A recent BBC documentary entitled The Secret World of Lewis Caroll produced some fairly strong circumstantial evidence to suggest that the answer is a qualified yes.
There was also argument to suggest that he was only a “repressed paedophile”and arguments (from those not wishing to see Caroll’s reputation sullied) that the attitude towards young children and their budding sexuality was far more liberal in the Victorian age.
Broadcaster and journalist Martha Kearney noted that in Victorian times the “fascination with the innocence of young girls was widespread”. So here are the images demonstrating Dodgson’s fascination with the innocence of young girls.
The one that is cited most frequently is the photograph of Alice, taken in the family garden. It’s difficult not to see this as anything other than a highly sexualised portrait of the very young child. Certainly this looks more like a Victorian street urchin than the daughter of a Dean at Oxford University.
It worth contrasting this particular photo with another, altogether more demure one, that Dodgson took of Alice. It’s very easy to read too much into a single photograph. But there is an element within Dodgson’s photographic work that we would now interpret differently with a modern sensibility about the nature of the sexual relationships between older men and young girls.
There is no doubt that Alice is a precociously beautiful young girl and it is worth contrasting two photographs by famous American photographer Sally Mann of her daughter Candy. Like Alice, Candy is a precociously beautiful young girl. But the photos of Candy show young girl playing grown-ups and offer an important insight into the way in which an adult world of impinges on a child’s world.
Sally Mann is clearly a much better photographer than Dodgson ever was and her work has a far more confrontational aspect than Carroll’s but nonetheless in the first photograph of Alice, we have a young girl who appears to have been dressed up by the photographer to fulfil some idea ( fantasy?) of the photographer rather than to reflect the child at play or in some natural setting as is the case in much of Mann’s work.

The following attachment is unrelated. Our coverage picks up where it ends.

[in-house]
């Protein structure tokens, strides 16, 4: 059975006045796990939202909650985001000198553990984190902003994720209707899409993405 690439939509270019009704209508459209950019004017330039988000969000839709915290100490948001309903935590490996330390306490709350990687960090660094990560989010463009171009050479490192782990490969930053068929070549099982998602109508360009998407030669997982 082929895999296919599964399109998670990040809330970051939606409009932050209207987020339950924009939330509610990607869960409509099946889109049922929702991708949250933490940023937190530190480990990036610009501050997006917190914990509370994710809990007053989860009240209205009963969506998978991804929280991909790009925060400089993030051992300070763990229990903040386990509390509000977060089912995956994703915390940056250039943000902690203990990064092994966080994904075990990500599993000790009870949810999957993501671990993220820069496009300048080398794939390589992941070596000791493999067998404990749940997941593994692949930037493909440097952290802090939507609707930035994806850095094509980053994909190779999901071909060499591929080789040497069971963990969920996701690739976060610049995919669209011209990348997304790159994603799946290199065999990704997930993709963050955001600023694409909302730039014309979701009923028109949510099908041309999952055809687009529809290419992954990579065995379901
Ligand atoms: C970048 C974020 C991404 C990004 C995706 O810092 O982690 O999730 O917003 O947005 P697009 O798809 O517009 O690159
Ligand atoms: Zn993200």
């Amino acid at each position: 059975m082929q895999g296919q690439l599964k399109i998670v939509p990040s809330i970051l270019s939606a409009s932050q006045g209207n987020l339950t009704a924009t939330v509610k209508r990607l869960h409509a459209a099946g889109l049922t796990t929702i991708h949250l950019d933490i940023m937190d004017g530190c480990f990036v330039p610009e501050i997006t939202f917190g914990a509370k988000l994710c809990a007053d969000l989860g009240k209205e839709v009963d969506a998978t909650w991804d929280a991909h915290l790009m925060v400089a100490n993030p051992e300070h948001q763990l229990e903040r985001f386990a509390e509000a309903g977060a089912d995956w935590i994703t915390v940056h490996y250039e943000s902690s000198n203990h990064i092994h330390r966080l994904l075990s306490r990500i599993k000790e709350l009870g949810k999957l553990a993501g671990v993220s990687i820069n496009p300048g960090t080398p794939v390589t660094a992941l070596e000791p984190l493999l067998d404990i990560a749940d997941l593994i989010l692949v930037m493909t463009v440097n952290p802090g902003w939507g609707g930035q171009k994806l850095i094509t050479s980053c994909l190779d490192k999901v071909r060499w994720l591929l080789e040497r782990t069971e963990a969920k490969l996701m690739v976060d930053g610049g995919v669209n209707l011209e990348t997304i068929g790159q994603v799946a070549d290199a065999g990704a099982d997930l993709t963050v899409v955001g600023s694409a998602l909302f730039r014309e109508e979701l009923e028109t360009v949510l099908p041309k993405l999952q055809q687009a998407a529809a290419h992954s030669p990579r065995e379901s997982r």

Then there’s the picture of Alice kissing Dodgson. Again, the picture has highly sexualised overtones. To the modern sensibility this is inappropriate behaviour and it’s certainly naive to be photographing it. But perhaps that’s it. Perhaps Dodgson was simply very naive.
However, it is puzzling to understand why Dodgson would have taken such a photo in the first place and how and why it became public. It would be difficult to imagine that he would be likely to show a photograph like this to Alice’s parents. It is also unlikely that they would have agreed to it being in the public domain, especially given that her father was the Dean of Christ Church College, Oxford, presumably a pillar of respectable society.
Then there is a series of photographs that he had published in the late 1870s.
Beatrice Seated Before the White Cliffs
This is a photograph of Beatrice Sheward Hatch, taken with the knowledge and consent of her mother, Evelyn, who moved in “stimulating circles”. One can assume that the other two photos of Beatrice’s sister, also Evelyn, with similarly taken with her mother’s consent. So perhaps this is as innocent as the Caroll supporters would argue.
Annie and Frances Henderson
One of the legal tests for defining pornography is “redeeming artistic merit”. In my opinion these pictures fail on this particular count and you could probably say that they are slightly on the wrong side of tacky but just short of purient.
But then at the end of the BBC programme came the stunning revelation. The programme’s producers had discovered some of Dodgson’s photographs of Alice’s sister, Lorina, in a French museum one of which is a full frontal nude.
It’s difficult to argue that this is anything other than child pornography.
It is well known that there was a break between Dodgson and the Lindell family. The reasons for it have been open to speculation. The most widely accepted is that the Liddel family found out about Dodgson’s infatuation with Lorina. However, they may also have found out about photographs like this one. It’s difficult to imagine any parents being pleased about this.
So where does this leave us in our assessment of Charles Dodgson?
On balance, its likely that by our modern definition, he was engaged in taking child pornography. And possibly there will be revelations of other work that is hidden away in archives that will confirm this over time.
Coming close on the suggestion that Dodgson was a pornographer is the suggestion that he was also a paedophile. There is nothing to suggest that this was the case, no rumour, no innuendo. But more importantly there is nothing in the commentary of the women he photographed as children to suggest that it was any sexual element in his relationship with them.
The case of Dodgson in many ways a similar case of Woody Allen. For those who accept the veracity of the claims against Allen, they constitute a significantly negative element in the assessment of his work.
Lewis Carroll’s standing as a writer of children’s literature is far more significant than Allen’s as a film producer. However, it will be difficult from now on to read Lewis Carroll’s Alice in Wonderland without the shadow of Charles Lutwidge Dodgson falling across the page.